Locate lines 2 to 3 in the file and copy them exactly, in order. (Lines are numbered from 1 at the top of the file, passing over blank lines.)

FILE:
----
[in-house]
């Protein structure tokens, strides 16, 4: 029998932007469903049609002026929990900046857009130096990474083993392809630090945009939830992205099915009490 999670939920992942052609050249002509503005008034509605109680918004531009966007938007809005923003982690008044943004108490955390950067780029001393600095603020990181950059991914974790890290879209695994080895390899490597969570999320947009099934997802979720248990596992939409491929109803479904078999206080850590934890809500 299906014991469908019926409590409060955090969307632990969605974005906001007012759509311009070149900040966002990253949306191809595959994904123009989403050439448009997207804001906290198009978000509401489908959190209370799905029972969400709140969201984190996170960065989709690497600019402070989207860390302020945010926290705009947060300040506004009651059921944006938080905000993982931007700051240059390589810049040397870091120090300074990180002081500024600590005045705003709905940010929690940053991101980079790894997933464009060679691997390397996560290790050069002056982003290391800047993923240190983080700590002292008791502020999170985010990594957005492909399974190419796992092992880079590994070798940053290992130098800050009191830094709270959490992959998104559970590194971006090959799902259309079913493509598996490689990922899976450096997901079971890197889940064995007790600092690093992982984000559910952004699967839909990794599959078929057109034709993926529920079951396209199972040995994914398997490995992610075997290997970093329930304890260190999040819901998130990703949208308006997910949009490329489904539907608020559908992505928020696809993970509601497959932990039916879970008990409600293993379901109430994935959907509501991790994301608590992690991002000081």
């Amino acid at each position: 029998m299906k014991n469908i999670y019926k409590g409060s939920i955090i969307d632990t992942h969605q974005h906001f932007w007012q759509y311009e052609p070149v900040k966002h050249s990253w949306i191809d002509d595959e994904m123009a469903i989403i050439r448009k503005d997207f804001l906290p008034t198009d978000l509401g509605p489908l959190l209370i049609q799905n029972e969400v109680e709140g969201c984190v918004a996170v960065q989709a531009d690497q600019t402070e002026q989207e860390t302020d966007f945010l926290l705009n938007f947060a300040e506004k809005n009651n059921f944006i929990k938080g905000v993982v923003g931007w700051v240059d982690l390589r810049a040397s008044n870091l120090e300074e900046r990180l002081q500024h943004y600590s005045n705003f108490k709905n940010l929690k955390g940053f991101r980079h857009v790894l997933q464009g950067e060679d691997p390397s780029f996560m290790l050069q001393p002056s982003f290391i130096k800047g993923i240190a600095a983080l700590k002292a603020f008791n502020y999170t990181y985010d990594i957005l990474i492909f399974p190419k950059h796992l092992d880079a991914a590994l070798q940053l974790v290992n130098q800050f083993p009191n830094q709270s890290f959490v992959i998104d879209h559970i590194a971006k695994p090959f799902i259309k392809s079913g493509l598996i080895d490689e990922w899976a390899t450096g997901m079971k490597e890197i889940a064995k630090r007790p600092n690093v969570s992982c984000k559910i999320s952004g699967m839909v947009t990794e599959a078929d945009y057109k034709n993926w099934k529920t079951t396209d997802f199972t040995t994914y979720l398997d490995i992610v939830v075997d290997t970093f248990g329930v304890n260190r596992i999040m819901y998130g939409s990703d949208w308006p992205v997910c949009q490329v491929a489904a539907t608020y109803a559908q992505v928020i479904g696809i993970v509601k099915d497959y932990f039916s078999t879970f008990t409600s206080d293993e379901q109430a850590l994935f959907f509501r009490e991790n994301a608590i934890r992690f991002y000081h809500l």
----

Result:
């Protein structure tokens, strides 16, 4: 029998932007469903049609002026929990900046857009130096990474083993392809630090945009939830992205099915009490 999670939920992942052609050249002509503005008034509605109680918004531009966007938007809005923003982690008044943004108490955390950067780029001393600095603020990181950059991914974790890290879209695994080895390899490597969570999320947009099934997802979720248990596992939409491929109803479904078999206080850590934890809500 299906014991469908019926409590409060955090969307632990969605974005906001007012759509311009070149900040966002990253949306191809595959994904123009989403050439448009997207804001906290198009978000509401489908959190209370799905029972969400709140969201984190996170960065989709690497600019402070989207860390302020945010926290705009947060300040506004009651059921944006938080905000993982931007700051240059390589810049040397870091120090300074990180002081500024600590005045705003709905940010929690940053991101980079790894997933464009060679691997390397996560290790050069002056982003290391800047993923240190983080700590002292008791502020999170985010990594957005492909399974190419796992092992880079590994070798940053290992130098800050009191830094709270959490992959998104559970590194971006090959799902259309079913493509598996490689990922899976450096997901079971890197889940064995007790600092690093992982984000559910952004699967839909990794599959078929057109034709993926529920079951396209199972040995994914398997490995992610075997290997970093329930304890260190999040819901998130990703949208308006997910949009490329489904539907608020559908992505928020696809993970509601497959932990039916879970008990409600293993379901109430994935959907509501991790994301608590992690991002000081």
């Amino acid at each position: 029998m299906k014991n469908i999670y019926k409590g409060s939920i955090i969307d632990t992942h969605q974005h906001f932007w007012q759509y311009e052609p070149v900040k966002h050249s990253w949306i191809d002509d595959e994904m123009a469903i989403i050439r448009k503005d997207f804001l906290p008034t198009d978000l509401g509605p489908l959190l209370i049609q799905n029972e969400v109680e709140g969201c984190v918004a996170v960065q989709a531009d690497q600019t402070e002026q989207e860390t302020d966007f945010l926290l705009n938007f947060a300040e506004k809005n009651n059921f944006i929990k938080g905000v993982v923003g931007w700051v240059d982690l390589r810049a040397s008044n870091l120090e300074e900046r990180l002081q500024h943004y600590s005045n705003f108490k709905n940010l929690k955390g940053f991101r980079h857009v790894l997933q464009g950067e060679d691997p390397s780029f996560m290790l050069q001393p002056s982003f290391i130096k800047g993923i240190a600095a983080l700590k002292a603020f008791n502020y999170t990181y985010d990594i957005l990474i492909f399974p190419k950059h796992l092992d880079a991914a590994l070798q940053l974790v290992n130098q800050f083993p009191n830094q709270s890290f959490v992959i998104d879209h559970i590194a971006k695994p090959f799902i259309k392809s079913g493509l598996i080895d490689e990922w899976a390899t450096g997901m079971k490597e890197i889940a064995k630090r007790p600092n690093v969570s992982c984000k559910i999320s952004g699967m839909v947009t990794e599959a078929d945009y057109k034709n993926w099934k529920t079951t396209d997802f199972t040995t994914y979720l398997d490995i992610v939830v075997d290997t970093f248990g329930v304890n260190r596992i999040m819901y998130g939409s990703d949208w308006p992205v997910c949009q490329v491929a489904a539907t608020y109803a559908q992505v928020i479904g696809i993970v509601k099915d497959y932990f039916s078999t879970f008990t409600s206080d293993e379901q109430a850590l994935f959907f509501r009490e991790n994301a608590i934890r992690f991002y000081h809500l």